Uruguayan Gnocchi
January 13, 2015
By Elizabeth Palmer Califano

The 29th of every month in Uruguay is officially Dia de Noquis, or Gnocchi Day. Intended to be a cheap meal for the last day of the month when money ran thin, it quickly became a favorite for any day of the month. Early Italian influences in the country introduced this classic potato pasta, and Uruguayans quickly assimilated it into their cuisine. Potatoes boast fiber, protein, and an array of vitamins, minerals, and phytonutrients, which support heart health, keep cholesterol in check, and help reduce inflammation in the body. Tossing the cooked gnocchi with sweet tomatoes and peppery arugula brightens this dish and makes for a balanced, healthy, and delicious meal, any day of the month.

Total Time: 45 minutes
Serves: 4


  • 2 baking potatoes (roughly 2 pounds)
  • 2 large egg yolks
  • 1 pinch salt
  • ½ cup all-purpose flour
  • 1 tablespoon olive oil or grass-fed butter
  • 1 small handful cherry or grape tomatoes, halved
  • 2 tablespoons Parmesan cheese
  • 1 small handful arugula
  • Salt and pepper to taste


  1. To make the gnocchi, preheat your oven to 400 degrees, and bake the potatoes for 1 hour until fork-tender. Halve the potatoes, and scoop out the flesh. Press through a ricer, and transfer to a mixing bowl. Using a fork, mix in the egg yolks until combined with the potatoes. Next, slowly add the flour and salt, working the mix into a dough. Kneed the dough gently, cut it into 4 equal pieces, than roll each piece into ¾ inch thick ropes. Cut along each rope, making ¾ inch gnocchi. Transfer to a baking sheet.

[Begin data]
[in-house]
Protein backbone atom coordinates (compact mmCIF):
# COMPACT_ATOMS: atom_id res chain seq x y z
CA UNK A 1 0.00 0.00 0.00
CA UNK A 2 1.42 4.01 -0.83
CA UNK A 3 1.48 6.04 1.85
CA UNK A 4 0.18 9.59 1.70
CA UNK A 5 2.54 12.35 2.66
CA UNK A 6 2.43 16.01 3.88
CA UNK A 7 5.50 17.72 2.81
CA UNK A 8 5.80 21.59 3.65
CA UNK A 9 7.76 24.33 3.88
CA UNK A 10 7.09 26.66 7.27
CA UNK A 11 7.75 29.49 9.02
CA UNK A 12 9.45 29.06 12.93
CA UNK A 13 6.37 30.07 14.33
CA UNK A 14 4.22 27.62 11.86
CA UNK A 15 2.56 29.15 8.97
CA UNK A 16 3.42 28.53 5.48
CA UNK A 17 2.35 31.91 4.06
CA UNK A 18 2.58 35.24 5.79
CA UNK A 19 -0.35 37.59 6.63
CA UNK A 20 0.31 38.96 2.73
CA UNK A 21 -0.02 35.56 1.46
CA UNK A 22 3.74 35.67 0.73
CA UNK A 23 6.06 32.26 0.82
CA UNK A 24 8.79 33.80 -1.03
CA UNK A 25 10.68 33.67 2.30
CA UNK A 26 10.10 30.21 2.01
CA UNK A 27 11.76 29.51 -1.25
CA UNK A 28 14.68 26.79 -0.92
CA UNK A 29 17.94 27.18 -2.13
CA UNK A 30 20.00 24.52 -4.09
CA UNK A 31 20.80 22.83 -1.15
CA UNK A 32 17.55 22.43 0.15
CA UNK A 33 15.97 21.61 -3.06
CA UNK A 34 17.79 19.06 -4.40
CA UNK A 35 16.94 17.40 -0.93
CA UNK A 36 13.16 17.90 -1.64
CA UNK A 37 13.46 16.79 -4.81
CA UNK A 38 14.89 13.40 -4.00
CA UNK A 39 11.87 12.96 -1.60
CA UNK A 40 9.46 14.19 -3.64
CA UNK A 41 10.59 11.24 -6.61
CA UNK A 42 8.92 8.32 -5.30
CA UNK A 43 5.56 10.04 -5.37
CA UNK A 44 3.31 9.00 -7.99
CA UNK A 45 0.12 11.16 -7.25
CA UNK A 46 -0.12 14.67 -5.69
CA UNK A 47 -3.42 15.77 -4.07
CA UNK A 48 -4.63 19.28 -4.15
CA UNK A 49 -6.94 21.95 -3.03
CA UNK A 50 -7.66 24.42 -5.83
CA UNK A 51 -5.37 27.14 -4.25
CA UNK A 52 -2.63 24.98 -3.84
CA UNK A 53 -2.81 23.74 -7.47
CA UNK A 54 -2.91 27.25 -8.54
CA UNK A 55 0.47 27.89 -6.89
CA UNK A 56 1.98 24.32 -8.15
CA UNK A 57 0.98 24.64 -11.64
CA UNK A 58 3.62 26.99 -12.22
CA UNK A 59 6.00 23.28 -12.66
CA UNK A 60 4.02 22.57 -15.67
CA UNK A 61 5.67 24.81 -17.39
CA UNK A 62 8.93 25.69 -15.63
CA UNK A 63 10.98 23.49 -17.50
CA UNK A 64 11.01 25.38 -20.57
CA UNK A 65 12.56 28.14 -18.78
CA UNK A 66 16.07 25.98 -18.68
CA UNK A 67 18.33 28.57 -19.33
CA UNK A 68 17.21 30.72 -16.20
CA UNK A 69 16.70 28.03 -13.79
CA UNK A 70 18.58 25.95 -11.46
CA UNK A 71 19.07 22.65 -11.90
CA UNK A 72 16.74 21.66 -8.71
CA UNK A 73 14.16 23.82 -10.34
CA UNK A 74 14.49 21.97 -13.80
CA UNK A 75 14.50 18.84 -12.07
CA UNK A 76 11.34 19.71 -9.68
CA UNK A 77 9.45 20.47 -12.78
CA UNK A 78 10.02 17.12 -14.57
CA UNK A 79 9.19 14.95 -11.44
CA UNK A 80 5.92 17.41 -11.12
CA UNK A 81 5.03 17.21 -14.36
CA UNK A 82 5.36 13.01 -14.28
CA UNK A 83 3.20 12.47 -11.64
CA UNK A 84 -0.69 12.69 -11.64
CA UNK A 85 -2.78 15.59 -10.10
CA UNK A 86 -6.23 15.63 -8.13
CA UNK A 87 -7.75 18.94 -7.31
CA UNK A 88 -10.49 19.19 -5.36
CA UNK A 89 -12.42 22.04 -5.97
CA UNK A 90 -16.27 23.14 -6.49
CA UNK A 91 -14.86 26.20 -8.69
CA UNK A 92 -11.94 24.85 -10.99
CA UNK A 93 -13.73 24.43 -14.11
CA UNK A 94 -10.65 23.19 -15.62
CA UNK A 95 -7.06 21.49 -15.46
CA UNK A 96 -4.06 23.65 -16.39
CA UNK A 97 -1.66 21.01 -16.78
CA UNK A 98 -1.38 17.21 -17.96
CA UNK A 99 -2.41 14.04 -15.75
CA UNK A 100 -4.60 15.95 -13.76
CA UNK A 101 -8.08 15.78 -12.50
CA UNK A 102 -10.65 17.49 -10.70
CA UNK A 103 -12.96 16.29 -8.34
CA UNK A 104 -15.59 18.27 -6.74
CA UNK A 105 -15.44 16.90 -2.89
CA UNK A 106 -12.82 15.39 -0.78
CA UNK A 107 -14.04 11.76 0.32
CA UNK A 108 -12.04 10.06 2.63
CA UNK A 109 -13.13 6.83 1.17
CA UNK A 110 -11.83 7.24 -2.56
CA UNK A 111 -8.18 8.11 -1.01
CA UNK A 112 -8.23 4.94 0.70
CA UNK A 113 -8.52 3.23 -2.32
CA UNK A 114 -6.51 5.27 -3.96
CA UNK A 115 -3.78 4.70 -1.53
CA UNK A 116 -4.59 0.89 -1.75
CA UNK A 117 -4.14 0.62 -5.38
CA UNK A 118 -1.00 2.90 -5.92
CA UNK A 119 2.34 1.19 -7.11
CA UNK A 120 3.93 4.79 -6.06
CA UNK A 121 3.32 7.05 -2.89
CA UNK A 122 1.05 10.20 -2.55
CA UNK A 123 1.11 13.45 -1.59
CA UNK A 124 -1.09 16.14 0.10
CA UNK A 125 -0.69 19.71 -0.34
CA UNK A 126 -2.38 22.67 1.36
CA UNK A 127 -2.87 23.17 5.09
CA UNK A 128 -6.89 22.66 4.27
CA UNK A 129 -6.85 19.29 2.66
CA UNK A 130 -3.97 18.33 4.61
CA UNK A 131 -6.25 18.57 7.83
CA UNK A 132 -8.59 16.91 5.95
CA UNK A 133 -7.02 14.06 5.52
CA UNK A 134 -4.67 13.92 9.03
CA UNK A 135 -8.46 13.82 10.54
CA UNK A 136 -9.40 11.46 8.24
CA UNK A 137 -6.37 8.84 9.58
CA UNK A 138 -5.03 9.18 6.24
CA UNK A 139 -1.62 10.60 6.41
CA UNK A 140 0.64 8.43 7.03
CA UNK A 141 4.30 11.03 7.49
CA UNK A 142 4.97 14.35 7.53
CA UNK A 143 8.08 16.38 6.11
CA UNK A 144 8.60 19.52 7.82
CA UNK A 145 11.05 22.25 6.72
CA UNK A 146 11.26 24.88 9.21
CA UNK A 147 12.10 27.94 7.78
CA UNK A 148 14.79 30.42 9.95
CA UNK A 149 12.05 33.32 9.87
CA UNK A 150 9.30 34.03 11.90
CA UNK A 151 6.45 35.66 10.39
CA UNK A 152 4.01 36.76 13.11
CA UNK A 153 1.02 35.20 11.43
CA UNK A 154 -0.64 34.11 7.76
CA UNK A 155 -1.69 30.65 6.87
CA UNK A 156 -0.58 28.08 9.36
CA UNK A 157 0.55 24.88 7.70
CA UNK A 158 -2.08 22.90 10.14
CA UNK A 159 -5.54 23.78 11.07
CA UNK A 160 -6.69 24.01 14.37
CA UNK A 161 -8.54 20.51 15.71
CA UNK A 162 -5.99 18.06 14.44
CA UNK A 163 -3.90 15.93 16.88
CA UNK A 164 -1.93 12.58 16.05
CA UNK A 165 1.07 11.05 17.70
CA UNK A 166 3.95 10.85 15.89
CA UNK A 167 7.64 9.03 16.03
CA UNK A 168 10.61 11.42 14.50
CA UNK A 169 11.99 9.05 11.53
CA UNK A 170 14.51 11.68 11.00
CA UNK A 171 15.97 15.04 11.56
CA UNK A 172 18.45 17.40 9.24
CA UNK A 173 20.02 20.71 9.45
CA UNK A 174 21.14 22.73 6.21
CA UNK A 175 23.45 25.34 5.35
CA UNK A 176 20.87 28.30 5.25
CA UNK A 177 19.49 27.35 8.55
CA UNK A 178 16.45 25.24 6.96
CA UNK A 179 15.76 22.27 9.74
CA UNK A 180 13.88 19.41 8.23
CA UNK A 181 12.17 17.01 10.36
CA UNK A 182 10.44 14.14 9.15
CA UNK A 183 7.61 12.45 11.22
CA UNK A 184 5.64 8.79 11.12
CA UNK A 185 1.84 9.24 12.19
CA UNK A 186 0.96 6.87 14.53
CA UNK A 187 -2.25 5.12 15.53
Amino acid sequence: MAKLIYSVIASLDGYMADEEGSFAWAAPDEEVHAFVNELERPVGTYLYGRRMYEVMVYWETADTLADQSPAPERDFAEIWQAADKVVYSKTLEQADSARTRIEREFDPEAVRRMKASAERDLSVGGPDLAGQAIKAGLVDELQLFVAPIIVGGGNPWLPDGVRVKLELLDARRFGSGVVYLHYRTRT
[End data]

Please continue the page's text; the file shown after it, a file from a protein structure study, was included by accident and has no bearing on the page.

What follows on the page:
2. Bring a pot of water to a roaring boil, and add a pinch of salt. Cook the gnocchi for 2-4 minutes. You’ll know they’re done when they rise to the top of the pot.
  3. Heat a skillet over medium heat, and add the olive oil and tomatoes. Strain out the cooked gnocchi, and add to the skillet. Add the cheese, and toss to combine. Off the heat, add the arugula, and let the residual heat wilt it. Season to taste with salt and pepper, and enjoy!

Related Posts

Persian Herb Platter with Feta Whip (Sabzi Khordan)

Persian Herb Platter with Feta Whip (Sabzi Khordan)

Nowruz, the Iranian or Persian New Year Celebration, centers around the spring equinox. Rooted in the Zoroastrian religion, Nowruz has been celebrated for over 3,000 years by people from all over Western, South, and Central Asia, as well as throughout the Black Sea...

About the Author

Elizabeth Palmer Califano
Elizabeth is a graduate of Hamilton College and The French Culinary Institute, as well as an avid world traveler and dinner party hostess. For more information, visit her website: www.elizabethpalmerkitchen.com